Thursday, June 4, 2009

Three Cups of Tea

This is a really good book. I had heard a lot about it, and finally took the time to read it. I couldn't put it down, and am completely fascinated by Greg Mortenson's work. While I admire what the co-author Relin was trying to do in adding background and poetic descriptions, they were a little distracting to me.

The story of Greg wandering into a tiny village in Northern Pakistan, making a promise to build a school, then going back to California and working hard and ultimately giving up his old life to make this happen is amazing. It is entertaining and captivating all by itself. I did appreciate the background into the different villages, religions, and nationalities, but I'm still confused.

However today as I read an article about refugees in Pakistan, I had a frame of reference. It wouldn't have caught my eye a week ago. But words like "Kalashnikov rifles," "Pushtan," and "Peshawar," now have meaning in my mind. That being said, the conflicts and poverty are very hard to comprehend.

More than any other book lately, I want to talk about this one. Luckily I know enough people who have read it. I'm having a hard time knowing what to post! So I'm going to resort to lists.

What I thought was AMAZING:

  • How Greg Mortensen completely gave up his life of climbing to become a school builder. He didn't look back.
  • The story of Greg meeting and marrying his wife is almost unbelievable, but very sweet.
  • The hospitality of the Pakistani people. The way that they fix food and serve tea, then ask the questions.
  • The timing of Greg's work is so incredible, that he was there before the "madrassas" were springing up all over the place.
  • I love how his wife believes in him and has personally sacrificed so much for her husband to keep his work going.
  • When Greg is able to go back and double the salaries of the men who have served so long and hard with him!
What was frustrating to me:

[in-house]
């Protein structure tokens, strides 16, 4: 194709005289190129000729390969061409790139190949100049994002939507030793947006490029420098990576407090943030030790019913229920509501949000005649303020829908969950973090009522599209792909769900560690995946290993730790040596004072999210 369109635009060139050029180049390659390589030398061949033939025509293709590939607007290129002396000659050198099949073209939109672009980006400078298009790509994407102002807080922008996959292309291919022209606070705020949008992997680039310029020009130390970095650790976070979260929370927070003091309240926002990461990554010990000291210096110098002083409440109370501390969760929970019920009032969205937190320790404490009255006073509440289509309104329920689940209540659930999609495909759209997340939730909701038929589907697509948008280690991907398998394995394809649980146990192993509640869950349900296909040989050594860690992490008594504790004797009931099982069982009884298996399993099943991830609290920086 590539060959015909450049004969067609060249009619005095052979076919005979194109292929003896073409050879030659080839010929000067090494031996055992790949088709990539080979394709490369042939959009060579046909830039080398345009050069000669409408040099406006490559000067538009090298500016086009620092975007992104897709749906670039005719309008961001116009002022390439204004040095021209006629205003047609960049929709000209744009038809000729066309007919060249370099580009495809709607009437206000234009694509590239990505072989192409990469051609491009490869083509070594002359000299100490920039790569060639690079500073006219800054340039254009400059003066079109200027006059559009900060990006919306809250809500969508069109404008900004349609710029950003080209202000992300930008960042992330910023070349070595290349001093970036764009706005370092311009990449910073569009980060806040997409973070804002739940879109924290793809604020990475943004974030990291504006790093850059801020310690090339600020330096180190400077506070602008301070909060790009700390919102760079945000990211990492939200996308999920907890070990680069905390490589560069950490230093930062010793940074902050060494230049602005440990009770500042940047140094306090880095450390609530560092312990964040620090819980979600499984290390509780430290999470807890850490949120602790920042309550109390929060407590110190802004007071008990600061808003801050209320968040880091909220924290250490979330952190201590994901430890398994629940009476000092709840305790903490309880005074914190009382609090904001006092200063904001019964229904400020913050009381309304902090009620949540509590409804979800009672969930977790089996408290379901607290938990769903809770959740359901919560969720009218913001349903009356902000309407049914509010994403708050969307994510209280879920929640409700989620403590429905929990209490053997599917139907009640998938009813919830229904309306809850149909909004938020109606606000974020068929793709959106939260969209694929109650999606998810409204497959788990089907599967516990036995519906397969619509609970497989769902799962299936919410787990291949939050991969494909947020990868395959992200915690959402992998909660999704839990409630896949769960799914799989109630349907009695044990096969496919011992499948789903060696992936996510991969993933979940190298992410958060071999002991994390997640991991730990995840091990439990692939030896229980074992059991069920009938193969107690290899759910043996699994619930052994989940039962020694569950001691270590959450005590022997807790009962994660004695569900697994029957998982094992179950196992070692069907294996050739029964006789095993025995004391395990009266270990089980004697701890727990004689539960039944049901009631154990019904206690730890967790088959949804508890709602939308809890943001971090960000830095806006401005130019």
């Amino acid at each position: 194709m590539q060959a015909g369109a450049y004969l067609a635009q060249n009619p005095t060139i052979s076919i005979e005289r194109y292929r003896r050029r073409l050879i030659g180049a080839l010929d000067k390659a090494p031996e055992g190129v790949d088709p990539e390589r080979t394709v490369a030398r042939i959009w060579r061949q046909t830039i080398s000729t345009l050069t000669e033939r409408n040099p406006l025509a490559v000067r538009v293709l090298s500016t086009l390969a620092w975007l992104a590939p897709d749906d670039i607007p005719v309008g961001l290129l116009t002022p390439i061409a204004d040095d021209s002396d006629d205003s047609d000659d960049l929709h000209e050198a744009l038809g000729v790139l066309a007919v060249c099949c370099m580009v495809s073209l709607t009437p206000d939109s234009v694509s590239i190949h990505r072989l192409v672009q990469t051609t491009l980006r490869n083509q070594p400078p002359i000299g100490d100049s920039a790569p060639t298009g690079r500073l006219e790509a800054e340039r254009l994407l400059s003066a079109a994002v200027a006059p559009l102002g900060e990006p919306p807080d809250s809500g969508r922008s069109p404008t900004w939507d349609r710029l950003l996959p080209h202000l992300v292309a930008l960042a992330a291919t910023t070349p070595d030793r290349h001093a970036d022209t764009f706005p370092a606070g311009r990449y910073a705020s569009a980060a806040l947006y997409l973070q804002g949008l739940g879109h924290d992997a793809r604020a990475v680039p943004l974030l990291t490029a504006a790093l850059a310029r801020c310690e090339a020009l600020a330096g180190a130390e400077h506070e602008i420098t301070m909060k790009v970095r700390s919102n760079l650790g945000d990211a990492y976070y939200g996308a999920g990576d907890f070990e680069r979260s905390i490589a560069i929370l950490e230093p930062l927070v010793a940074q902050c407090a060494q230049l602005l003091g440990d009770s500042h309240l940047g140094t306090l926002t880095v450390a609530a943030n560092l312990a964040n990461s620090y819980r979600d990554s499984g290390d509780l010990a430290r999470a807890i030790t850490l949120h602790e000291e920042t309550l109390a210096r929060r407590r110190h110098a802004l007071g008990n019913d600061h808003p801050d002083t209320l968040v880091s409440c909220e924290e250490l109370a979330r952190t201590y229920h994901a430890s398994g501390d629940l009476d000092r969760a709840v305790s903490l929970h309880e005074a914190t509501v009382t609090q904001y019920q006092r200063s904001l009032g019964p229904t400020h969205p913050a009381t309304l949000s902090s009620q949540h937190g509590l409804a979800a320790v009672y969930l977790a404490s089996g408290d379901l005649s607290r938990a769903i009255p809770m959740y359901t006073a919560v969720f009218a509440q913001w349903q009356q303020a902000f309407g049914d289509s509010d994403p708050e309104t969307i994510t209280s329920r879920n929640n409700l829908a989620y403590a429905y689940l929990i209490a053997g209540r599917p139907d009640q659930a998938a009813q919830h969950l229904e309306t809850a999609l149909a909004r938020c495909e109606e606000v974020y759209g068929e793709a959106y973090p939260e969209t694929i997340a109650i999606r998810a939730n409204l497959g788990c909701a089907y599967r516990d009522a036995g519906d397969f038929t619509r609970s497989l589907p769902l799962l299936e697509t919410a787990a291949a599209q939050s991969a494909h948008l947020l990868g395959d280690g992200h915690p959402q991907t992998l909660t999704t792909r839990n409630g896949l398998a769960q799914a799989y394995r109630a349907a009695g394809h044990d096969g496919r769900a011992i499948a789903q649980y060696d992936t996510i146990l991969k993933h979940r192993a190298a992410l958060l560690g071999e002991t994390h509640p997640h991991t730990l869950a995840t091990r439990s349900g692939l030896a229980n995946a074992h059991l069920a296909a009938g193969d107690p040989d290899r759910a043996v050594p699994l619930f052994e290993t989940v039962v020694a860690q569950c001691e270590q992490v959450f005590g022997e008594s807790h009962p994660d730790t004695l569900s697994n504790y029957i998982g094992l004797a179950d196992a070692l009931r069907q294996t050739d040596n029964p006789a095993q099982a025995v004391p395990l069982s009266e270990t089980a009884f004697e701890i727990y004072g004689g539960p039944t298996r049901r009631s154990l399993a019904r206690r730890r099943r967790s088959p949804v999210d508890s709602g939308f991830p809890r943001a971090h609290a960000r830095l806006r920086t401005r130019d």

• It is always hard for me to keep characters and vocabulary that are in a foreign language straight when I read. I don't take notes the way I did in college, so there were times I would get characters confused.
  • I'm still hung up on him not taking the government's money. He did it because he wanted to protect the people he worked with. Obviously, he can do more work without having to be accountable to or babysat by the US government. BUT, if the whole point is that increasing education opportunities is the best way to fight terrorism, the government is going to need inside help. The troops can't accomplish what Greg could, they wouldn't have the contacts, the experience, all that. SO this has caused me to think a lot about it. Reading a book like this, you start to think, it should be so simple. I know it's not, and I keep thinking of HOW things could be accomplished.

And again that's why this story is so amazing. Greg saw a need and then did everything he could to fix it. Over and over again. His dedication is totally inspiring.

I recommend this whole-heartedly. I've heard a few people saying it was too boring, and I think that's because some of the details and background might seem tedious. I was so fascinated by the character, and wanted to see what he would do next, that I read it pretty quickly.


Betsy said...

I'm glad to read your insight. I was one of those who was bored to tears with the author's unnecessary ridiculously long descriptions. I thought there was a great story under there, but was too bored to continue. I saw that there is a "junior version" and may have to pick that one up.

Lori said...

We read this in book club last year. Like many, I thought the story was amazing, but the author was tedious. I admit to skimming some parts. I didn't know how to rank it on goodreads, because I loved what I learned and discovered, but wanted to pull my hair out getting there.

kim said...

hey kam,
i loved this book too! and totally agreed w/you on your likes/dislikes. i also loved the christmas card pic they sent out, a little disturbing, but funny.